Mike Rosenfeld knocked in three runs against the Eagles as part of Duke's offensive explosion Tuesday.
Brianna Siracuse / The Chronicle
Mike Rosenfeld knocked in three runs against the Eagles as part of Duke's offensive explosion Tuesday.

After a quiet weekend against Georgia Tech, the Blue Devils' bats woke up and made plenty of noise.

Duke cruised past N.C. Central 9-1 Tuesday night at Jack Coombs Field thanks to an early offensive outburst. The Blue Devils tallied eight runs in the first three innings after scoring just one run across the final 24 frames of their weekend series against the Yellow Jackets.

“I thought our offensive approach was very good in the first three innings,” head coach Chris Pollard said. “It was good to see us have some good at-bats against a left-handed pitcher because that’s been something that has really victimized us.”

Duke (18-16) jumped out to an early 1-0 lead in the bottom of the first against Eagles starter Andrew Wilson. The left-handed Wilson has struggled with control for most of the season—he entered the game having issued 18 walks in 32.1 innings pitched—and it cost him right away against the Blue Devils. He walked the first batter he faced—Duke center fielder Aaron Cohn—which came back to haunt him when Cohn scored the game’s first run on Chris Marconcini’s two-out liner to right.

“We did what we needed to do to score runs [early] in the game,” Pollard said. “Marconcini did it in the first inning. That’s a recipe. In the games that we haven’t done well, it’s because we haven’t come up with that hit.”

N.C. Central (14-18-1) answered right back with a run in the top of the second to even the score at one apiece. First baseman Christian Triplett and left fielder Bryant Battle started the inning with back-to-back singles up the middle, putting Blue Devil starter Kevin Lewallyn in a tricky spot with nobody out. The freshman southpaw then induced a double play from designated hitter Eric Kimber, leaving a runner on third with two outs. It looked as if Lewallyn was going to wiggle his way out of the jam, but a blooper off the bat of second baseman Jake Cagle found the grass in short right field to bring in Triplett from third.

Duke wouldn’t let the game stay tied for long, however. Leading off the bottom of the second, redshirt senior Ryan Deitrich was hit by a pitch and stole second to put himself in scoring position. Deitrich scored on a double into the right-field corner by second baseman Andy Perez—who went 2-for-3 with a walk—that put the Blue Devils back on top. Duke tacked on two additional runs in the frame on a wild pitch—Wilson’s seventh of the season—and a sacrifice fly from catcher Mike Rosenfeld to push its advantage to 4-1.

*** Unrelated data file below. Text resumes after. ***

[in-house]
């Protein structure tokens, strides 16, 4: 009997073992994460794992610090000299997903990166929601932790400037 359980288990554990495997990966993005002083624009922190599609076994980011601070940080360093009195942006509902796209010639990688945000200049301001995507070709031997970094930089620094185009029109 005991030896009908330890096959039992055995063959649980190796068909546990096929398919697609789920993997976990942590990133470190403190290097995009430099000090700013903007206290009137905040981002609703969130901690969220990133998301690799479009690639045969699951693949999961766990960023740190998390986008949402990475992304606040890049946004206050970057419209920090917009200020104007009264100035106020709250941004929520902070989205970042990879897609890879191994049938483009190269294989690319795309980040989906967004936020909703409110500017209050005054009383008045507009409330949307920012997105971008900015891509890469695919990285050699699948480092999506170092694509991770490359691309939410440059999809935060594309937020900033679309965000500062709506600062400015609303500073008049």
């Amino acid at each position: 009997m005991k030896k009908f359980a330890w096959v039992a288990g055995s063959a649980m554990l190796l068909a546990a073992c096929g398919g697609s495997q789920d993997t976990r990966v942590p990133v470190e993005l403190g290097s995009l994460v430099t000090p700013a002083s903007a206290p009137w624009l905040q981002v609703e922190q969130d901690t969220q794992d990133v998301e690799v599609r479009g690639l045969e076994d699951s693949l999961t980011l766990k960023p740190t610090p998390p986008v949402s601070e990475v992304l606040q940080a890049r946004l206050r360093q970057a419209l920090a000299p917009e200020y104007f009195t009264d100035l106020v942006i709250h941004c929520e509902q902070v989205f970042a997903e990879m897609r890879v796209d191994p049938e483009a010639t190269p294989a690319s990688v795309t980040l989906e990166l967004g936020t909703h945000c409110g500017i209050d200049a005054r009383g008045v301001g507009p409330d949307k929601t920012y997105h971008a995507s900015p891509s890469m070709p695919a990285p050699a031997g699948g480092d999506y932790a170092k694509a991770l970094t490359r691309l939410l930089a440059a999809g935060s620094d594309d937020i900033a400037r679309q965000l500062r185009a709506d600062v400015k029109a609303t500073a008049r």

The Blue Devils continued to pile on in the third inning, pushing four more runs across the plate to increase their lead to 8-1 and effectively put the game out of reach. Duke used a sacrifice fly to chase Wilson, who was replaced by reliever Grant Cain. Cain allowed three runs to score on another sac fly and a two-RBI single by Rosenfeld, leaving Wilson with a final line of seven earned runs in just 2.1 innings.

“That second and third inning you could definitely, in my opinion, feel a big sigh of relief come out of the dugout,” Pollard said. “I thought our team, if I’m being honest with you, was a little bit tight early on. But I think once we pushed those runs across in the second and third, our club loosened up, and I thought we had a pretty good approach from that point forward.”

The Blue Devils went with an unconventional look on the mound, opting to piece the game together with several relievers instead of relying on a traditional starter. Nine different pitchers saw action against the Eagles, none of whom tossed more than 2.1 innings. The patchwork strategy worked well, as the Duke staff combined to allow just six hits while picking up 14 strikeouts.

Junior Sarkis Ohanian (1-1) picked up his first win of the season for Duke, rebounding from a loss against Liberty last week. Ohanian kept the N.C. Central hitters off balance with a very effective breaking ball, which he used to record five strikeouts—including four consecutive batters before he was lifted from the game—in 2.1 perfect innings.

“I thought he was lights-out," Pollard said. "Sarkis had what I would characterize as a rough outing up at Liberty. I thought his stuff was good, but he left a couple balls up [then].... I thought [tonight] was a really good bounce-back effort.”